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Ancient Viking Cemetery Exposed by Powerful Storm

Steve Palace
Viking cemetery
Viking cemetery

An ancient Viking cemetery on a Scottish island is under threat from the elements. Archaeologists usually excavate the bodies, but weather is now playing a dramatic role in exposing the entire cemetery on Newark Bay in the Orkney Islands.

Recent storms have literally been making waves. Buoyed by south-easterly winds, these have been taking their toll on a soft sandstone cliff where the graveyard is found. As a result bones are starting to stick out after being exposed and, like something out of a Ray Harryhausen movie, some are falling down onto the beach.

Orkney Islands
Location of the Orkney Islands to the north of Scotland. Contains Ordnance Survey data © Crown copyright and database right CC by 3.0

Looking after the site – which dates back to the mid-6th century – is a team effort, involving both experts and residents. ORCA (Orkney Research Centre for Archaeology) are working alongside the University of the Highlands and Islands Archaeology Institute. Volunteers also pitch in.

Viking cemetery
Archaeologists and volunteers working to preserve the Viking bones exposed by recent storms.
(Image: © ORCA Archaeology)

A combination of clay, to cover any bones sticking out, and sandbags has been deployed thus far. Archaeology Orkney released a statement on their website, saying “We know that the sandbags are not the answer to protecting the site in the long term, but they provide some protection, and as soon as the weather makes it safe to replace and secure them again, we’ll put out a shout for help.” Newark is partly composed of soft boulder clay, meaning the island is prone to landslides. Authorities are advising caution at all times.

Viking cemetery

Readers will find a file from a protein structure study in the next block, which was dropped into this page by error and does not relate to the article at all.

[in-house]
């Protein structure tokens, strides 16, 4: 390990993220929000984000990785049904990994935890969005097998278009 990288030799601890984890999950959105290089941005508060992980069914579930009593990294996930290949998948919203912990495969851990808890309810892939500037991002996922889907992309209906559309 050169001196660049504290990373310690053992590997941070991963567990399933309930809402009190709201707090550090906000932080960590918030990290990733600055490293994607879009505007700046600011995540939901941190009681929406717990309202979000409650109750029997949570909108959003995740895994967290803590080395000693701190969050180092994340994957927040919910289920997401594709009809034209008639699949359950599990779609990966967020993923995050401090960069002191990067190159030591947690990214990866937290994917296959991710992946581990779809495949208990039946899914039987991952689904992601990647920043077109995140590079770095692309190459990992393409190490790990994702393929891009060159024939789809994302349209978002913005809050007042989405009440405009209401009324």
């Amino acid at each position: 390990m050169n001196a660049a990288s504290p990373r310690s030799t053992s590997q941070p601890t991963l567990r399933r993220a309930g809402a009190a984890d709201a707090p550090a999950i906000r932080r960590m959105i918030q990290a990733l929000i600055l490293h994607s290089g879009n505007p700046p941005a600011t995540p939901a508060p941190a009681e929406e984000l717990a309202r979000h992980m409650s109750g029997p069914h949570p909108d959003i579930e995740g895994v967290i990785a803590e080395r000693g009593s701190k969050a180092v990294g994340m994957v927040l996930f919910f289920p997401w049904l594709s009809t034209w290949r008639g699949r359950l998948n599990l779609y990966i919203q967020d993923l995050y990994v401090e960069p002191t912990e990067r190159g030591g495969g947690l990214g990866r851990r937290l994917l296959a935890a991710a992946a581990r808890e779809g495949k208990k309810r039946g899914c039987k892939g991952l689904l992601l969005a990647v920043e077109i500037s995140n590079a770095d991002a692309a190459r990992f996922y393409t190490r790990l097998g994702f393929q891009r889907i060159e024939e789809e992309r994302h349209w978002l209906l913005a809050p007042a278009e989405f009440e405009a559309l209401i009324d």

The cemetery dates back almost 1,500 years and was used for almost 1,000 years. (Image credit: ORCA Archaeology)

The size of the Viking cemetery has yet to be determined, though hundreds are thought to have been laid to rest. ORCA’s Peter Higgins commented to STV that “although its physical extent is not known, it is thought to be extensive.” The location was in use for around a thousand years (550 AD – 1450 AD) and has many secrets yet to reveal.

So who is buried in the Viking cemetery? The tribal Picts were native to the area but received guests – unwanted or otherwise – in the form of Vikings. They’re believed to have landed there in the late 8th century and evidence of them exists up until the 15th.

Orkney Islands
The site could reveal clues to the cultural transition from Pictish to Norse domination of the Orkney Islands. (Image credit: ORCA Archaeology)

“The islands became a Norwegian earldom late in the ninth century,” writes Live Science, “and they remain the region of the British Isles that is most influenced by Norse culture.”

During the 1960s and 70s British archaeologist Don Brothwell removed approx 250 skeletons, which ended up at London’s Natural History Museum and Kirkwall’s Orkney Museum. The precious finds are being genetically tested to determine what relationship the 2 groups had with each other.

“No records left by ordinary Picts who were colonized by the Vikings exist,” writes Smithsonian Magazine, “but Scandinavian sources suggest that Orkney may have been deserted by the time the invaders arrived—or, alternatively, that it was violently purged of its inhabitants.” It’s also feasible the Picts and Vikings lived in relative harmony.

Historic Environment Scotland have supplied funds for a 3 year program, so questions may finally be answered. Archaeology Orkney explains that “Years 2 and 3 of the project will be examining in depth the human remains, completing DNA analysis and other work to determine as much as we can about the many folk buried there.”

It isn’t just bones that are found on Newark. The Orkney Islands in general has a rich archaeological backstory. Among the treasures there are 13 burial mounds that comprise the Ring of Brodgar (3,000 BC). 2016 saw a Pictish stone revealed by the elements, and going forward in time a 17th century manor house stood proudly on Newark before the weather did its worst.

Related Article: Two Viking Ships Unearthed Reveal Extremely Rare Viking Burial Practices

Like many, Higgins is concerned about the tight time frame organizations have to complete the work. Quoted by STV, he says the coastline is “under constant threat from storm surges and huge waves blowing in from the North Sea”, adding that “with the continual procession of bad weather we have experienced in the past few months, the site is under constant threat of further destruction – revealing more human remains as each storm passes.”

Things could all be over for the Picts and Vikings within months. Conditions have reportedly calmed, with snow taking the place of waves. However, as history has shown, powerful forces have a habit of changing the game whether players are ready or not…